Thursday, April 06, 2006

Cheap TV Ads That Look Pricey

Local TV advertising has a bad rap. "I had visions of cheap, awful, late-night cable access commercials with really bad production values,'' says Brad Kriser, owner of The Barking Lot, a 15-employee dog-care facility in Chicago with $2.3 million in annual sales.

It doesn't have to be that way. Spot Runner, a Los Angeles startup, is offering entrepreneurs ready-made ads they can customize, then air locally. For two weeks in November, Kriser gave it a try, running 30-second ads 144 times on networks including ABC Family, Lifetime, and Animal Planet, all in his local market.
While his ad didn't look cheap, it came cheap, considering the results. In the three weeks during and immediately after his campaign, calls to The Barking Lot were up 20% to 30%. Kriser received a discount for participating in Spot Runner's pilot program, but without it, the ads would have cost him $1,700.
While the advent of local cable operators has made airtime more reasonably priced, the legwork involved in placing ads has been enough to deter many business owners. That's on top of the steep production costs, often tens of thousands of dollars, required to produce high-quality ads.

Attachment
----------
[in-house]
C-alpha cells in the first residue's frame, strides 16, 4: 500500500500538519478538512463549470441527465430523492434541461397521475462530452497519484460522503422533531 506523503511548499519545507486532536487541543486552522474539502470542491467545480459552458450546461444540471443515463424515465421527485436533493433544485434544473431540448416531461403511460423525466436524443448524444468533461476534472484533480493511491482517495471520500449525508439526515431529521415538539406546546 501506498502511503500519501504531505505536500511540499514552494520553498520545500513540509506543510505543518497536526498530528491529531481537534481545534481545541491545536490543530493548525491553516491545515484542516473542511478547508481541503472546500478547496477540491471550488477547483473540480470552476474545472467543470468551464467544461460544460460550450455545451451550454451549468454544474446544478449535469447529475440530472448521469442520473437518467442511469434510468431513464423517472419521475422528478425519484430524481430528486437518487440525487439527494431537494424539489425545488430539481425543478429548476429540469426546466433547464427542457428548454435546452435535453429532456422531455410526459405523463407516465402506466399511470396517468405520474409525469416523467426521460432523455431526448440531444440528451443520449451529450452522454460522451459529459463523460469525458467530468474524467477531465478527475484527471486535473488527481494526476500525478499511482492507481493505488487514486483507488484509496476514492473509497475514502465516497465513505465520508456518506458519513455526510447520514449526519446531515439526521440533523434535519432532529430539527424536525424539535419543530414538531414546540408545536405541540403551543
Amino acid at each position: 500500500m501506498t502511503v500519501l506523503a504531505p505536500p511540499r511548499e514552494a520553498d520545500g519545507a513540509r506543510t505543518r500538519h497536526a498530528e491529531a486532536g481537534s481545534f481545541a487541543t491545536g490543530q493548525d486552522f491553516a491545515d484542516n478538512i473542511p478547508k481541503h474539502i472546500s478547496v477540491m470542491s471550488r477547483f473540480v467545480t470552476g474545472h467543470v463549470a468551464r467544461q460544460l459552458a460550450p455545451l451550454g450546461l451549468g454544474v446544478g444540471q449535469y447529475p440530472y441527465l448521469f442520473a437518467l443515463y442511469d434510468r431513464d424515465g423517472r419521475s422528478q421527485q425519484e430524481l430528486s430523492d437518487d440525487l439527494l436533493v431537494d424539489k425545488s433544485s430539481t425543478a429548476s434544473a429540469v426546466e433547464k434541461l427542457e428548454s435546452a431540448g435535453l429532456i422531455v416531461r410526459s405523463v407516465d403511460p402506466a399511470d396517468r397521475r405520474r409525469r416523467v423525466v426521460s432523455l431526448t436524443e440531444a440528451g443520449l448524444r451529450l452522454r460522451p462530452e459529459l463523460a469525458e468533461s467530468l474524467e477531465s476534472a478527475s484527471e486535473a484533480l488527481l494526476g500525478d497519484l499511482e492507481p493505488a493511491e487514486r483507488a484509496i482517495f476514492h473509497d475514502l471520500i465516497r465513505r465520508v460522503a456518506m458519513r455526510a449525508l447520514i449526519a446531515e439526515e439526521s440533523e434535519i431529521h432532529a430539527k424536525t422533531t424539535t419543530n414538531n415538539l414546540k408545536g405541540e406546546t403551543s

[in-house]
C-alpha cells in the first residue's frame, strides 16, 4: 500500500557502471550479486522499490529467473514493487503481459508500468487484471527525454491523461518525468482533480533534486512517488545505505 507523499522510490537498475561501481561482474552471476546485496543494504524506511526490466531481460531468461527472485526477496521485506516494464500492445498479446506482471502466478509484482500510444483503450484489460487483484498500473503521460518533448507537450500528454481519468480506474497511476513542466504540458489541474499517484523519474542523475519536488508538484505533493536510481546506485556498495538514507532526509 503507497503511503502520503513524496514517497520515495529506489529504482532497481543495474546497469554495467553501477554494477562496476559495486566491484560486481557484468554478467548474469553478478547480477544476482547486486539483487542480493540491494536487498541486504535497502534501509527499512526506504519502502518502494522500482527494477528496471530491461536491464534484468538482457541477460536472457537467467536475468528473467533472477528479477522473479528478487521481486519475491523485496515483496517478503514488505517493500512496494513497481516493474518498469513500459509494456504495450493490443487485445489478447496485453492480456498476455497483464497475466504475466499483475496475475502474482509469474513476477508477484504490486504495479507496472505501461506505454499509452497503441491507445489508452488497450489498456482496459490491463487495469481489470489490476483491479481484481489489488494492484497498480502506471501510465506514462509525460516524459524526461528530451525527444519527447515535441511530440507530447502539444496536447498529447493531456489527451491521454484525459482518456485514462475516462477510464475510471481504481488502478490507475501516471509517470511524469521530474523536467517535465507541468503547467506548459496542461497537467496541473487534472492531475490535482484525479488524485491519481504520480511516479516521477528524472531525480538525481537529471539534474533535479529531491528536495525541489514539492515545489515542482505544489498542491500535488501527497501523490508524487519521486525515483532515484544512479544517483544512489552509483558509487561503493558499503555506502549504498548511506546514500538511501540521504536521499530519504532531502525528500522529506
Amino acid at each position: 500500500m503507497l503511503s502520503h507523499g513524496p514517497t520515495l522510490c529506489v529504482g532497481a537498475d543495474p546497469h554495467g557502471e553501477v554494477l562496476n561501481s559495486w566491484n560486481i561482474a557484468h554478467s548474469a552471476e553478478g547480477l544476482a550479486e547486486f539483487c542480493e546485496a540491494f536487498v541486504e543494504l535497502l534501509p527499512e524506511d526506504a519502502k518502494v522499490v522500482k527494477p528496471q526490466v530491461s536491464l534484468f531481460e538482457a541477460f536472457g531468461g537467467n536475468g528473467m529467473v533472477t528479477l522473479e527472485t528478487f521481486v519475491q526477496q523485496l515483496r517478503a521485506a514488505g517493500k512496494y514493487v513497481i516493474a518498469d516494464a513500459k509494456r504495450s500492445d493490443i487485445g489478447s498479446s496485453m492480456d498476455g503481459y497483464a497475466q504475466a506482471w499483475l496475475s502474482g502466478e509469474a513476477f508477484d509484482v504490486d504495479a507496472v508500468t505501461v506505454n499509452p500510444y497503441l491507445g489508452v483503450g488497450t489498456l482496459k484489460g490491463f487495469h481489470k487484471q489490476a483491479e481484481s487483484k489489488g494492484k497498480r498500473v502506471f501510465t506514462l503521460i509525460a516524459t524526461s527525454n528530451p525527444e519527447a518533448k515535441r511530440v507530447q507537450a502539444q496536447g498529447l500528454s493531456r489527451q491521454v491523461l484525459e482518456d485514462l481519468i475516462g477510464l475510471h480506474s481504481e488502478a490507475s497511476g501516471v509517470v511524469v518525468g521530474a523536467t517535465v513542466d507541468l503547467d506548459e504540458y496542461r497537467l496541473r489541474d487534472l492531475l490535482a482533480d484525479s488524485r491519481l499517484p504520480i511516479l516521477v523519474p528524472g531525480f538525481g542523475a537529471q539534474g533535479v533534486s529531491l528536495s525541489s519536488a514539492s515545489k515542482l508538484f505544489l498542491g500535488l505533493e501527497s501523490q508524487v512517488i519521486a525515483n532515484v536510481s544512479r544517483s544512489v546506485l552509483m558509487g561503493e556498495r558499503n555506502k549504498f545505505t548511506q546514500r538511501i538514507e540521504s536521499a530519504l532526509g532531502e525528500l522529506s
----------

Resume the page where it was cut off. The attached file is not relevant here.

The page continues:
Spot Runner is so cheap in part because it has moved that process online. The company maintains an online library of thousands of industry-specific 30-second spots that can be customized with a client's own narration, contact information, and logo for $350 to $500. Prices include limited-time exclusivity to keep competitors from running the same commercial in the same market. Extended exclusivity periods are available for a fee.

The next steps are to choose a budget, decide how long you want the ad to run, and select one of three objectives: awareness, limited-time promotion, or call to action. Spot Runner then generates an ad schedule based on built-in demographic assumptions about your industry. You can tweak it by adding or removing channels, changing the number of times an ad runs on a particular channel, or altering the time of day an ad runs. The whole process takes about 10 days.

Not all broadcast markets are equally accessible. Local cable service providers determine the availability of networks and time slots. There tend to be plenty of options for big cities, but smaller markets such as Eugene, Ore., and Madison, Wis., offer only a handful of local channels.

Of course, rates and time windows vary widely between markets. An ad running during CNN's Headline News in Manhattan, Brooklyn, and Queens costs from $188 to $282. The same ad runs on CNN Headline News in North Dallas for $8 to $9 a pop. A small price to pay, says Kriser, to look like one of the big dogs.

Thanks to Small Biz Week

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